Qualities previously identified as the hallmarks of great leadership – such as vision, perseverance, and intelligence – remain critically important to organizational success. However, the rapidly changing landscape of businesses today increasingly requires leaders to be flexible, adaptable, and welcoming of the challenging situations at hand. This nimbleness and creativity has been termed “learning agility.”
In their book, The Leadership Machine, Michael Lombardo & Robert Eichinger describe how agile learners thrive in new and challenging situations and are constantly seeking learning opportunities. They like to experiment by applying fresh approaches to unfamiliar problems. Agile learners are calm and clear thinkers who use their newly acquired knowledge and repertoire of experiences to guide them. These types of learners are quick to make positive impacts on organizations by implementing refreshingly creative solutions.
Lombardo and Eichinger further deconstruct learning agility by describing its four key facets:
(1) People Agility: People who learn from experience, treat others with respect, and remain cool, calm, and collected in the face of change. These qualities are consistent with high emotional intelligence.
(2) Results Agility: People who drive others to achieve through inspirational leadership and perform well under pressure.
(3) Mental Agility: People who embrace complexity, ambiguity, and are comfortable with justifying their rationale in a situation.
(4) Change Agility: People who are comfortable with change, have a curiosity and genuine interest in learning, and enjoy the process of learning through experimentation.
According to Monci J. Williams in “Agility in Learning: An Essential for Evolving Organizations – and People,” on average, 60% of people in organizational populations are random or passive learners, which means that they learn as a matter of coincidence rather than habit, nature, or desire.
Approximately 30% of people are considered blocked learners, which means they are resistant to change but remain in roles where creativity and agility are not required. Interestingly, only 10% of most organizational populations are comprised of agile learners. It is these rare individuals who are most able to successfully lead through tumultuous times.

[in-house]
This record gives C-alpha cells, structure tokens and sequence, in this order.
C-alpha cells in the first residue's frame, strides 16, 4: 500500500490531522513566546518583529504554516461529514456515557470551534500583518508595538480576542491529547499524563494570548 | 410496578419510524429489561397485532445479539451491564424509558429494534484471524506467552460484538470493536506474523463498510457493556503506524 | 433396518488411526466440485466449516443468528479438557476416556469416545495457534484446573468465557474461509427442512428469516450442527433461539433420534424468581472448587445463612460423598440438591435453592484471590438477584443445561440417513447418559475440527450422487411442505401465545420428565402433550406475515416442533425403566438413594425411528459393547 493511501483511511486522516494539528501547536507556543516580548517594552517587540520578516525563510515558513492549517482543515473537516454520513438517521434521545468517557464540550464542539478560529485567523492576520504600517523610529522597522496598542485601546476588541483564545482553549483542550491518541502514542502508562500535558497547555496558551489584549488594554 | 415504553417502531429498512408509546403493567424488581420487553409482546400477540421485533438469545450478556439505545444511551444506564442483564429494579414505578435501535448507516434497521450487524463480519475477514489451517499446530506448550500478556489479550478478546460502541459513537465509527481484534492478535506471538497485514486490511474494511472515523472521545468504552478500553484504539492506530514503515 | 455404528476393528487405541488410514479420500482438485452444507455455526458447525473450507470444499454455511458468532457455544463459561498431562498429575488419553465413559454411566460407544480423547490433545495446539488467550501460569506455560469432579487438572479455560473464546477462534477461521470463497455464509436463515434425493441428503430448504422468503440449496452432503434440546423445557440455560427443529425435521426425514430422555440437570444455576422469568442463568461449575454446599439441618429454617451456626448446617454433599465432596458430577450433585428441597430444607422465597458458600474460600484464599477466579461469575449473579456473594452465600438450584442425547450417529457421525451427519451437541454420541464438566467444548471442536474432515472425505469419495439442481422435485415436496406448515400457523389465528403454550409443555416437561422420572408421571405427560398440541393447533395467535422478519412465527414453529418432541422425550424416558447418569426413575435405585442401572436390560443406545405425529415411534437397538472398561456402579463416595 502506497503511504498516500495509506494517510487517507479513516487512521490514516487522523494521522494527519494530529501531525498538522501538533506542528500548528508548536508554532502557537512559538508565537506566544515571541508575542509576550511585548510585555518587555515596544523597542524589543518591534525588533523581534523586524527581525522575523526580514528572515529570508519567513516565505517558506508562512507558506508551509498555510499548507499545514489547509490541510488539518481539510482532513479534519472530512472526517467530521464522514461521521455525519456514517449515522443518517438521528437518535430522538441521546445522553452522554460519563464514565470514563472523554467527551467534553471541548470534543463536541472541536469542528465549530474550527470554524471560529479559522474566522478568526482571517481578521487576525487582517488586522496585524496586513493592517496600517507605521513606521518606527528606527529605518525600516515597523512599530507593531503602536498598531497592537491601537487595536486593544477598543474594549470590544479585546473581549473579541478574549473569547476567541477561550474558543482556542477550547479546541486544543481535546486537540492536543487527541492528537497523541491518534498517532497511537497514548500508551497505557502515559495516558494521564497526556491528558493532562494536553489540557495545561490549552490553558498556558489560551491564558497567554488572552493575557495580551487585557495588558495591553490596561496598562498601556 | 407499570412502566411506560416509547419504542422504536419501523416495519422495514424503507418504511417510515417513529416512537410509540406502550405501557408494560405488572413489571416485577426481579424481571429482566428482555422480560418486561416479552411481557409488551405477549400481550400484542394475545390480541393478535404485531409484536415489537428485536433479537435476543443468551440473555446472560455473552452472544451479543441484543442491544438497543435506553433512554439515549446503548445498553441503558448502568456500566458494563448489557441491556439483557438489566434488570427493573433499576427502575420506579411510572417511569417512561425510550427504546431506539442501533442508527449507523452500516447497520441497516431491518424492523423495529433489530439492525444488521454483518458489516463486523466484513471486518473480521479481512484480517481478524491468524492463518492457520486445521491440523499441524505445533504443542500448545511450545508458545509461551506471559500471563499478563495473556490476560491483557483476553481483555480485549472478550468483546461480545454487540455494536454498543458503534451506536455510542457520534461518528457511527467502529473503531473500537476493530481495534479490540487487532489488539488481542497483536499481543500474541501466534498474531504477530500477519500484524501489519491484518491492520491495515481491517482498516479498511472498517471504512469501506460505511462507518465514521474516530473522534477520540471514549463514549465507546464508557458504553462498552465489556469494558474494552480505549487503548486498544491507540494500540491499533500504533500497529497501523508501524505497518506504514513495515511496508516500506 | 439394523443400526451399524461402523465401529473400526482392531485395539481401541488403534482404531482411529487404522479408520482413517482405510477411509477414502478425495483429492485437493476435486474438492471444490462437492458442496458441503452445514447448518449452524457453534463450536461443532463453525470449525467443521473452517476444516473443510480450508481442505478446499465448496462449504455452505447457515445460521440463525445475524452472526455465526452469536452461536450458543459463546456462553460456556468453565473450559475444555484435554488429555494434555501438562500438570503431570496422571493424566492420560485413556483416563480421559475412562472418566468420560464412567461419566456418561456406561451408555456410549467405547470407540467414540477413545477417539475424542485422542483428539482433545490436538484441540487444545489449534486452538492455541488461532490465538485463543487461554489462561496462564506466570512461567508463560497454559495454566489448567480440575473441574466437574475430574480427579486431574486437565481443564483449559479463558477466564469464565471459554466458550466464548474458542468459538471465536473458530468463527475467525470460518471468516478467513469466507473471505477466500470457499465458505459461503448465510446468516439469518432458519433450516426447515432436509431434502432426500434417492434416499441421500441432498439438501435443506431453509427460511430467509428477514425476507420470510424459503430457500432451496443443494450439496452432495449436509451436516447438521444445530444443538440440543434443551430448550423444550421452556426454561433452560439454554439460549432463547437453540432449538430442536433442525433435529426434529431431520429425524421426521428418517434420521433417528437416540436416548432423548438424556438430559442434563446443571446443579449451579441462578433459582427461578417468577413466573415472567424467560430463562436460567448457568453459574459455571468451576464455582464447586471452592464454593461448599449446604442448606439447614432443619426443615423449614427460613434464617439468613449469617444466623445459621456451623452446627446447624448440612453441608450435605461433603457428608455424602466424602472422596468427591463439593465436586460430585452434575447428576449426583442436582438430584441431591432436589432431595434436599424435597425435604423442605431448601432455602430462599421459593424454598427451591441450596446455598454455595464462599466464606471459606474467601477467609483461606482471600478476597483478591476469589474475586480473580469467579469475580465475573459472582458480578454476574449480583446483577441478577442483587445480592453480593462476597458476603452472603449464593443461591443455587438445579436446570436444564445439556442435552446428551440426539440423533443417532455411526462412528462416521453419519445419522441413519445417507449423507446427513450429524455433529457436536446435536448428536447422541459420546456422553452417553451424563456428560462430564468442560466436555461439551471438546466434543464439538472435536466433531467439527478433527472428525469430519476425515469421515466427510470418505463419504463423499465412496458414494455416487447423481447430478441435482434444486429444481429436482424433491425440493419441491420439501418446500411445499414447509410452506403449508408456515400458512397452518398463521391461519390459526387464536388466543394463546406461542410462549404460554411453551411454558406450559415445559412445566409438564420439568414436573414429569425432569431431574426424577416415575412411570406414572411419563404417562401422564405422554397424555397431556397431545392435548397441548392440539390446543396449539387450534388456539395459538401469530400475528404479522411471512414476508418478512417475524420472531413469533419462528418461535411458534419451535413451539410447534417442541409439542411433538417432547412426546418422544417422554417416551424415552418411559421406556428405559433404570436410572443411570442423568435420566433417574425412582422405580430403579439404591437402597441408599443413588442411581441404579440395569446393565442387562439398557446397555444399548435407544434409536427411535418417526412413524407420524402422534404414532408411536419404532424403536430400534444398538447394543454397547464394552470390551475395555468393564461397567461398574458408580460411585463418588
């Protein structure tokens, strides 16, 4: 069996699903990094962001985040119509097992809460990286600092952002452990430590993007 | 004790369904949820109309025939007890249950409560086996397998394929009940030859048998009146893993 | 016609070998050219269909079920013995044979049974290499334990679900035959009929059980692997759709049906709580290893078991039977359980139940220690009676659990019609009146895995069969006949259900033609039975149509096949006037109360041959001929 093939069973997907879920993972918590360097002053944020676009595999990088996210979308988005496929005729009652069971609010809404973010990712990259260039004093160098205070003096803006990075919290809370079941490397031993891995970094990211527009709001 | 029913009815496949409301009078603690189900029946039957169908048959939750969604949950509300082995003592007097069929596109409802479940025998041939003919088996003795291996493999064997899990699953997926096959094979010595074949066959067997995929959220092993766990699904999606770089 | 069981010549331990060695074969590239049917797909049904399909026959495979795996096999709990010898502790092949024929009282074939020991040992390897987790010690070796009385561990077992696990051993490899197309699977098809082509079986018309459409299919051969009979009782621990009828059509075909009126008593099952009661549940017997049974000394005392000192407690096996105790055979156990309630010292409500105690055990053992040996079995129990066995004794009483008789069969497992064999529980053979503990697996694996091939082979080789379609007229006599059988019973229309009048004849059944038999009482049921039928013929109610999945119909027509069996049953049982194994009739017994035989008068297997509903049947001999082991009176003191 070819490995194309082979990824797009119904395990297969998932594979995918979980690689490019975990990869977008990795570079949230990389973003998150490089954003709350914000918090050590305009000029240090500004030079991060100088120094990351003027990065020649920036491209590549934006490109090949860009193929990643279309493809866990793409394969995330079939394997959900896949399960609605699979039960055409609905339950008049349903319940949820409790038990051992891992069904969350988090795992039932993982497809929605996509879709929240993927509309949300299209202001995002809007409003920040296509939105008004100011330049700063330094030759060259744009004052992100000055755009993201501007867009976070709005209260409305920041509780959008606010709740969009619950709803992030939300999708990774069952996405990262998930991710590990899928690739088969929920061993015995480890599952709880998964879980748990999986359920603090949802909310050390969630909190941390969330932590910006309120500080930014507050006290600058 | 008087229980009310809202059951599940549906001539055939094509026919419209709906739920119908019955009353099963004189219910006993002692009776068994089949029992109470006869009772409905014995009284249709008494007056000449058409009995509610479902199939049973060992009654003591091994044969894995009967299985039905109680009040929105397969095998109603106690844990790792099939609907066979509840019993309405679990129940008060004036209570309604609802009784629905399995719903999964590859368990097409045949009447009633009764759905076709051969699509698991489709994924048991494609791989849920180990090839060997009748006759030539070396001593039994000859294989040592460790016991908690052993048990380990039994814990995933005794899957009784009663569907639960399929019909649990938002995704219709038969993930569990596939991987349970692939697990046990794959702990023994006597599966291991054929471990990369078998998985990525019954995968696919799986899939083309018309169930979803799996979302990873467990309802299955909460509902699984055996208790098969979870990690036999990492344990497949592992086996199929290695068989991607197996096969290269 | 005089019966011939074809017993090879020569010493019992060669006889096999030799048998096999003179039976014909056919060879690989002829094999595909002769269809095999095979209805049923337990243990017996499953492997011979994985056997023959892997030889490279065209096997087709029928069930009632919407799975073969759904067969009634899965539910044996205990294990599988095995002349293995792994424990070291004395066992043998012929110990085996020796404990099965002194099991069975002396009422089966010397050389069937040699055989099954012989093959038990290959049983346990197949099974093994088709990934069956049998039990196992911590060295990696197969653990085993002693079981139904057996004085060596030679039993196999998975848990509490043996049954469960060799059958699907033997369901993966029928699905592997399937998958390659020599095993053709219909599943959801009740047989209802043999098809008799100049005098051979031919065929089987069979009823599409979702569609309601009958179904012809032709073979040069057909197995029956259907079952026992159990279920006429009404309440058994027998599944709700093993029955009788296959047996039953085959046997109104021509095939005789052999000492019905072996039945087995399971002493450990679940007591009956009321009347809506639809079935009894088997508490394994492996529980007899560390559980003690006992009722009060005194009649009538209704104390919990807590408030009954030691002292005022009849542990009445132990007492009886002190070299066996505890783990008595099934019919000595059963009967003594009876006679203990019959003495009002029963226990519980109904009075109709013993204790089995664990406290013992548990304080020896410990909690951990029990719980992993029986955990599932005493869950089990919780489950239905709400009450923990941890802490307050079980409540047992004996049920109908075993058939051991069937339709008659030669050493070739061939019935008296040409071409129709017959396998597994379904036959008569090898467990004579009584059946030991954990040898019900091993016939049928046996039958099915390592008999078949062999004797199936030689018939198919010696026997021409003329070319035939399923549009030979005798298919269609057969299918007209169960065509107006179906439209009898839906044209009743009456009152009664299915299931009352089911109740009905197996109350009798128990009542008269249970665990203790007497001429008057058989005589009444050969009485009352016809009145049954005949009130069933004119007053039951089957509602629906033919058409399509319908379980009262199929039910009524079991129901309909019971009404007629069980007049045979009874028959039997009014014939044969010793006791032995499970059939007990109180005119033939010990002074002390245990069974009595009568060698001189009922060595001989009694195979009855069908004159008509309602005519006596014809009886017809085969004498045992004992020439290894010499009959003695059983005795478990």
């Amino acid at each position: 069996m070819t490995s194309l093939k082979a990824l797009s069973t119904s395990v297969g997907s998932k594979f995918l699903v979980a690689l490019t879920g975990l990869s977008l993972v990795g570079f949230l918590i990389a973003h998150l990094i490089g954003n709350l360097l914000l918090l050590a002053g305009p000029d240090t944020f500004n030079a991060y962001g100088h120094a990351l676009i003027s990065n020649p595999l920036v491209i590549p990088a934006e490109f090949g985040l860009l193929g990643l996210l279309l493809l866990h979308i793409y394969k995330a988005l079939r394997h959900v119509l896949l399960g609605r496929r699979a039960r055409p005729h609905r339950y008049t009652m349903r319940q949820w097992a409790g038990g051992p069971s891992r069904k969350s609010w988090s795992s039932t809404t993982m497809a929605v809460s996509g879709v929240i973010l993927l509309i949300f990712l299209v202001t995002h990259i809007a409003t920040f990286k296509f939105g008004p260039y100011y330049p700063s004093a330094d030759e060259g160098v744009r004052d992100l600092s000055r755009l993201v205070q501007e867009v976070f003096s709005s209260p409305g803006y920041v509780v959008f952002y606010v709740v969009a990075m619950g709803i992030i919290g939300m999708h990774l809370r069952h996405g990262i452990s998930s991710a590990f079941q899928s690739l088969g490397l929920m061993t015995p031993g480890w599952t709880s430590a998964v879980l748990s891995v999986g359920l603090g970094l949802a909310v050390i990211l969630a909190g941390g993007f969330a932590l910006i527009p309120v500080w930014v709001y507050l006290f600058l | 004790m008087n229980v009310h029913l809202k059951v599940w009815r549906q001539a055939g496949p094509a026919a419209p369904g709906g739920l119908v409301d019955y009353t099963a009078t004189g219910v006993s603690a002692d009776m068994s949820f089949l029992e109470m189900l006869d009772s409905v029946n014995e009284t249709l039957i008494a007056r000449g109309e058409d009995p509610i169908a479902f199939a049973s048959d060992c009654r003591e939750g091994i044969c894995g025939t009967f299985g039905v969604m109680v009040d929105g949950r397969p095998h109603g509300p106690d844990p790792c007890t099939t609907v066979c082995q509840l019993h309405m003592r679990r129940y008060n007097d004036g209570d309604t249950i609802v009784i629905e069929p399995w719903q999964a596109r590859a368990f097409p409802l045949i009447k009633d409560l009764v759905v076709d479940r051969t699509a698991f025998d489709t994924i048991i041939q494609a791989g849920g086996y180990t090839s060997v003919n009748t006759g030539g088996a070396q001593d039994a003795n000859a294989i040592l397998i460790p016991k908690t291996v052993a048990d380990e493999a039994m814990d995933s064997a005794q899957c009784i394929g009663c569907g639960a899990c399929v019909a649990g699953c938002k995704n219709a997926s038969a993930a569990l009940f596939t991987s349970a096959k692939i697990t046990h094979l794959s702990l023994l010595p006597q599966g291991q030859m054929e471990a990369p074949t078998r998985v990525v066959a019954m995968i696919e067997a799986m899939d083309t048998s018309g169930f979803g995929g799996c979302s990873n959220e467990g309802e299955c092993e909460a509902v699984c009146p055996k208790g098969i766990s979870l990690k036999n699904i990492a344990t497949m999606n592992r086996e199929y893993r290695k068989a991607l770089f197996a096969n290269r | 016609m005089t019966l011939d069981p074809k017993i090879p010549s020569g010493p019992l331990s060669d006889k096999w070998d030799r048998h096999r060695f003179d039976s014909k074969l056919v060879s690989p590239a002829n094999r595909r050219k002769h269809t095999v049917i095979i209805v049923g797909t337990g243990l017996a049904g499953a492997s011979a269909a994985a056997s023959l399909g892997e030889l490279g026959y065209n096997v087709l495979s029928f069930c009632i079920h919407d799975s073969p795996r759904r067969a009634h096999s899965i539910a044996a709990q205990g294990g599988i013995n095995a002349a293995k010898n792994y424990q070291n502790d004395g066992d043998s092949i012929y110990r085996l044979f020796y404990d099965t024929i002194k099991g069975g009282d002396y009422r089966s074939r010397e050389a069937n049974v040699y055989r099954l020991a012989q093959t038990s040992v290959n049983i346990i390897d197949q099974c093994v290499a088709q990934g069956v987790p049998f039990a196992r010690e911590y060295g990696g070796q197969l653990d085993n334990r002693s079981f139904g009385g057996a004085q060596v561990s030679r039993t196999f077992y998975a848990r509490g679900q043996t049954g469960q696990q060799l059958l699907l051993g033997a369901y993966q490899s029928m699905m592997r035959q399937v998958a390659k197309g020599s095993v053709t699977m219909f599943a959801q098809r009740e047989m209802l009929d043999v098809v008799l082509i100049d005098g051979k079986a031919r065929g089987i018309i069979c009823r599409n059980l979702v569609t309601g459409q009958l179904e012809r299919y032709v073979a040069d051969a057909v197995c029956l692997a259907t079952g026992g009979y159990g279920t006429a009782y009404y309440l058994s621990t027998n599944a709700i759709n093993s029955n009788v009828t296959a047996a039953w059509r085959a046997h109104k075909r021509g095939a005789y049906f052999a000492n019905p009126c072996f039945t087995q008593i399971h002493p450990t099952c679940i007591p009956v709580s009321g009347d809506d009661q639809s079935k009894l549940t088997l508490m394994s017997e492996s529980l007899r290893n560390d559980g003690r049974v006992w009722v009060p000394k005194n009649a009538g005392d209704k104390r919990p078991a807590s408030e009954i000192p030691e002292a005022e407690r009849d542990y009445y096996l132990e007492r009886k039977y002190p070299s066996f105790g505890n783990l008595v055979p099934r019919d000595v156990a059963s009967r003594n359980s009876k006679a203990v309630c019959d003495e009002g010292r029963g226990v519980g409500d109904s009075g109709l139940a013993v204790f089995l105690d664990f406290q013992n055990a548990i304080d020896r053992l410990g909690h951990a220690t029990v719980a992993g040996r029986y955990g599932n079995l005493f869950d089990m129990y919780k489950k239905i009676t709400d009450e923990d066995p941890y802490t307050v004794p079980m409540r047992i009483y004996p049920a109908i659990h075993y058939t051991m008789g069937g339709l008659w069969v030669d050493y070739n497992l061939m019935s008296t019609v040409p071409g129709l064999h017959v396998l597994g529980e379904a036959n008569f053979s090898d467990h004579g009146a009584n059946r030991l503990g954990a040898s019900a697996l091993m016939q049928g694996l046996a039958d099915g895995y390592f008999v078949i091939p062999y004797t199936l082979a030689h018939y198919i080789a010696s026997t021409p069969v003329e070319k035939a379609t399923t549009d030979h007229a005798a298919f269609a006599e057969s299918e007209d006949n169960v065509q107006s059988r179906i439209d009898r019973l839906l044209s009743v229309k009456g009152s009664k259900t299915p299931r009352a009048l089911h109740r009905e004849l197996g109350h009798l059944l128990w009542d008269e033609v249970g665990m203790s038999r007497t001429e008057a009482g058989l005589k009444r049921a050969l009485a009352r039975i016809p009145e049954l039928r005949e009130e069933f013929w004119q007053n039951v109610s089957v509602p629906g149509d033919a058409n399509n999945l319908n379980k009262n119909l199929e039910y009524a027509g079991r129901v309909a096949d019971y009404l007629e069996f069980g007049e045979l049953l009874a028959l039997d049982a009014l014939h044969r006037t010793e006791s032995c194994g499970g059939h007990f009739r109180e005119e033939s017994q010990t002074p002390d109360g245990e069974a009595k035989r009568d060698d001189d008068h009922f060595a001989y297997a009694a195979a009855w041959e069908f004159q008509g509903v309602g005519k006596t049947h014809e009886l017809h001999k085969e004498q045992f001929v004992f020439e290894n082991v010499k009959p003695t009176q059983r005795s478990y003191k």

Identifying and nurturing these high-potential candidates is the key to establishing solid leadership in an organization. Agile learners will seek out opportunities to perform in unfamiliar situations. They often volunteer more frequently and do not shy from leadership and high-profile roles.
Help grow and challenge agile learners
• Offer opportunities to participate in areas of the organization outside of their expertise and subject area knowledge.
• Provide opportunities for temporary lateral moves and/or participation on task forces that require collaboration across many individuals or organizational areas.
• Enable participation on corrective projects, assignments with an entrepreneurial flavor, cross-functional opportunities and strategically-oriented efforts.
• Ensure an ongoing opportunity to engage in new experiences within the organization.
• Allow agile learners to continuously apply newly acquired knowledge and skills to fresh situations.
Identifying, grooming, and promoting agile learners to positions of leadership within an organization can be the key that ensures organizational success during volatile times.
If you are interested in polishing your leadership traits, take the Highlands Ability Battery. Our new Leadership Report will reveal how you lead best. Learn more here.
About Guest Author Erica D. Chick
Author Erica D. Chick assists organizations in achieving their strategic objectives by optimizing human resources at an individual and group level. Ms. Chick’s business-savvy approaches incorporate principles from a number of fields including industrial psychology, organizational science, change management, business process redesign and information systems. Learn more at BlumGroup.com.
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